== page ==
As we left Clearwater in mid-September, a murder or two of crows saw us off. (How come that name for a collection of those intelligent black birds anyway?) As the days of our travels to and through the Kootenays continued, more birds saved us from being totally skunked by way of wildlife.
First came an overnight stop in Kelowna where we spent time with my niece’s family, which includes four talented girls who shared stories being written, super sketches, harp playing and chatter. No wildlife needed to enjoy those! Next morning we purposely drove north, thus avoiding the devastation caused by the fires at Rock Creek. Travelling east through the Monashees has usually provided animal sightings, but not this time, although three osprey stood on the edge of their stick nest atop a power pole near Nakusp. Perhaps the parents were saying goodbye before leaving the youngster to find its own way south.
We love returning to Kaslo where we lived for 25 years, and seeing people who are precious to us. Doggies add their enthusiastic greetings, but one was no longer around. Her parents had us voting on a name for the cute, lucky puppy who will soon call their place home. A moment of pure delight was seeing a momma deer and her twin fawns, still sporting spots, grazing near the home where we were staying. Mountains, some sprinkled with snow, encircling that quaintly historic village beside Kootenay Lake, were outlined against a bright blue sky.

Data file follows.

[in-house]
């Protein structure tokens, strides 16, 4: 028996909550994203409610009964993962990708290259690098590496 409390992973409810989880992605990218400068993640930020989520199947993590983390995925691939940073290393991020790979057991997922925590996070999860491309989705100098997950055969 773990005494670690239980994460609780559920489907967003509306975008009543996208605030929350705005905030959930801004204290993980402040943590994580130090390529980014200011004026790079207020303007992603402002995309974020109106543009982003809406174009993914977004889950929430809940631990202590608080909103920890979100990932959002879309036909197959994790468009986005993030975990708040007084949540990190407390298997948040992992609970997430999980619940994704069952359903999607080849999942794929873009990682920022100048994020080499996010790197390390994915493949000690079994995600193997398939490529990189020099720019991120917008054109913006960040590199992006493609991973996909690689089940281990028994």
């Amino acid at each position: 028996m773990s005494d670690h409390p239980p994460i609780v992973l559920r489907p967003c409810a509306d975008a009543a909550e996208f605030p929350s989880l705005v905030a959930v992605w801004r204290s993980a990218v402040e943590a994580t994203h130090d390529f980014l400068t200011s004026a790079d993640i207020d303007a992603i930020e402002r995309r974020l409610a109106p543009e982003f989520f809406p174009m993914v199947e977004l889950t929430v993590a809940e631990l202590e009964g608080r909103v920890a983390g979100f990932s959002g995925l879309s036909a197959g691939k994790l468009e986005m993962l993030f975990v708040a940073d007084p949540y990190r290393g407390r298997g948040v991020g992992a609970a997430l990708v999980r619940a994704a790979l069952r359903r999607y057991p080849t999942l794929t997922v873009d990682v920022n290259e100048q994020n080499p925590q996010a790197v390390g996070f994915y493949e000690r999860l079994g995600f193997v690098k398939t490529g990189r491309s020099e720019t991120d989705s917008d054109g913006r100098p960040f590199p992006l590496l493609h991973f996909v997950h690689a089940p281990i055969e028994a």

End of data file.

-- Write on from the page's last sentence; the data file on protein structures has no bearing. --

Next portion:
Tearing ourselves away from Kaslo always takes some doing, but we were soon in Creston. We were carrying prune plums to share – but our new hostess was counting on loading us up with the very same thing, growing abundantly on the tree in her front yard. We did help her eat a few….
A day later we were off to the East Kootenays, crossing the Moyie River several times before reaching Cranbrook. Its tiny trickle left little room for fish normally have been spawning in it. The Rockies were bare, living up to their craggy name.
Our friends in Jaffrey live in a wooded area, so we did see wandering deer again, not bothered by their dogs. However, they worry about the cougar and bears that also inhabit the area. None appeared on our hike as we reminisced about seeing a moose and her new-born calf on previous visit one spring.
As husband John and I drove north next, towards Golden, we spotted large birds in a grassy field.
“Their necks are too short to be geese,” he said. “Wild turkeys?”
Indeed they were. It got even better when two swans, long necks outstretched, flew over a marsh. Gopher holes were evident elsewhere, and John thought they had hibernated until he heard a squeak, but we saw none. Noisy skeins of Canada geese flew over us from time to time. At our lunch stop, binoculars in hand, I stared at something floating on the gently flowing Columbia River. When it ran aground and stayed there, I realized I was staring at some garbage. (Is there another word for “desperate”?)
One more deer showed up: a young buck sat peacefully tucked in between the buildings that make up the Invermere Pioneer Museum; here John donated some aged paintings of his forefathers, for they had lived in that area. We looked in vain for sheep at Radium.
At least I had a good chuckle reading a sign in a dog park in Sicamous on our last night.
“Attention Dogs!” it read. “Grr, Bark, Woof, Good Dog.”
And we had revelled in Nature’s glorious fall colours – and hugged dozens of very special people….